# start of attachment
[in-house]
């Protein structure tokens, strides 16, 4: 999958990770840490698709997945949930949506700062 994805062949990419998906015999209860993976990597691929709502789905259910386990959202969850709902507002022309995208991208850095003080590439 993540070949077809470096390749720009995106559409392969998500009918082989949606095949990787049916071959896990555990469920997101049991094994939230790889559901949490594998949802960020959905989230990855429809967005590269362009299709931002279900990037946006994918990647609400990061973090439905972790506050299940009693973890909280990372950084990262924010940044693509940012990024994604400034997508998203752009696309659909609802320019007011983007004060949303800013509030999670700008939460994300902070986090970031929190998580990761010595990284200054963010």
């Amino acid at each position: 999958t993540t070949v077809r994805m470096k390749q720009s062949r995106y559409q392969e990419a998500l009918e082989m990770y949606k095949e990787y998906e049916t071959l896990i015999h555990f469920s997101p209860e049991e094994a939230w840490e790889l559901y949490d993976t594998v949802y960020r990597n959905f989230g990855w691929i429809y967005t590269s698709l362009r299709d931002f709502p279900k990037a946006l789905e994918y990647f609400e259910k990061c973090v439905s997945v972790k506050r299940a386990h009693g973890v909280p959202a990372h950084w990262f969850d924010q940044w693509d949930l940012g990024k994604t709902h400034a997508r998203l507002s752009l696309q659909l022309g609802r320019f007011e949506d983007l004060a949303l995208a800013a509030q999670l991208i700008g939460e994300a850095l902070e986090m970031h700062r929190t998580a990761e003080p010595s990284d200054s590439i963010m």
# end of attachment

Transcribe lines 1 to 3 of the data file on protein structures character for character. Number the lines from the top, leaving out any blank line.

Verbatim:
[in-house]
């Protein structure tokens, strides 16, 4: 999958990770840490698709997945949930949506700062 994805062949990419998906015999209860993976990597691929709502789905259910386990959202969850709902507002022309995208991208850095003080590439 993540070949077809470096390749720009995106559409392969998500009918082989949606095949990787049916071959896990555990469920997101049991094994939230790889559901949490594998949802960020959905989230990855429809967005590269362009299709931002279900990037946006994918990647609400990061973090439905972790506050299940009693973890909280990372950084990262924010940044693509940012990024994604400034997508998203752009696309659909609802320019007011983007004060949303800013509030999670700008939460994300902070986090970031929190998580990761010595990284200054963010």
């Amino acid at each position: 999958t993540t070949v077809r994805m470096k390749q720009s062949r995106y559409q392969e990419a998500l009918e082989m990770y949606k095949e990787y998906e049916t071959l896990i015999h555990f469920s997101p209860e049991e094994a939230w840490e790889l559901y949490d993976t594998v949802y960020r990597n959905f989230g990855w691929i429809y967005t590269s698709l362009r299709d931002f709502p279900k990037a946006l789905e994918y990647f609400e259910k990061c973090v439905s997945v972790k506050r299940a386990h009693g973890v909280p959202a990372h950084w990262f969850d924010q940044w693509d949930l940012g990024k994604t709902h400034a997508r998203l507002s752009l696309q659909l022309g609802r320019f007011e949506d983007l004060a949303l995208a800013a509030q999670l991208i700008g939460e994300a850095l902070e986090m970031h700062r929190t998580a990761e003080p010595s990284d200054s590439i963010m």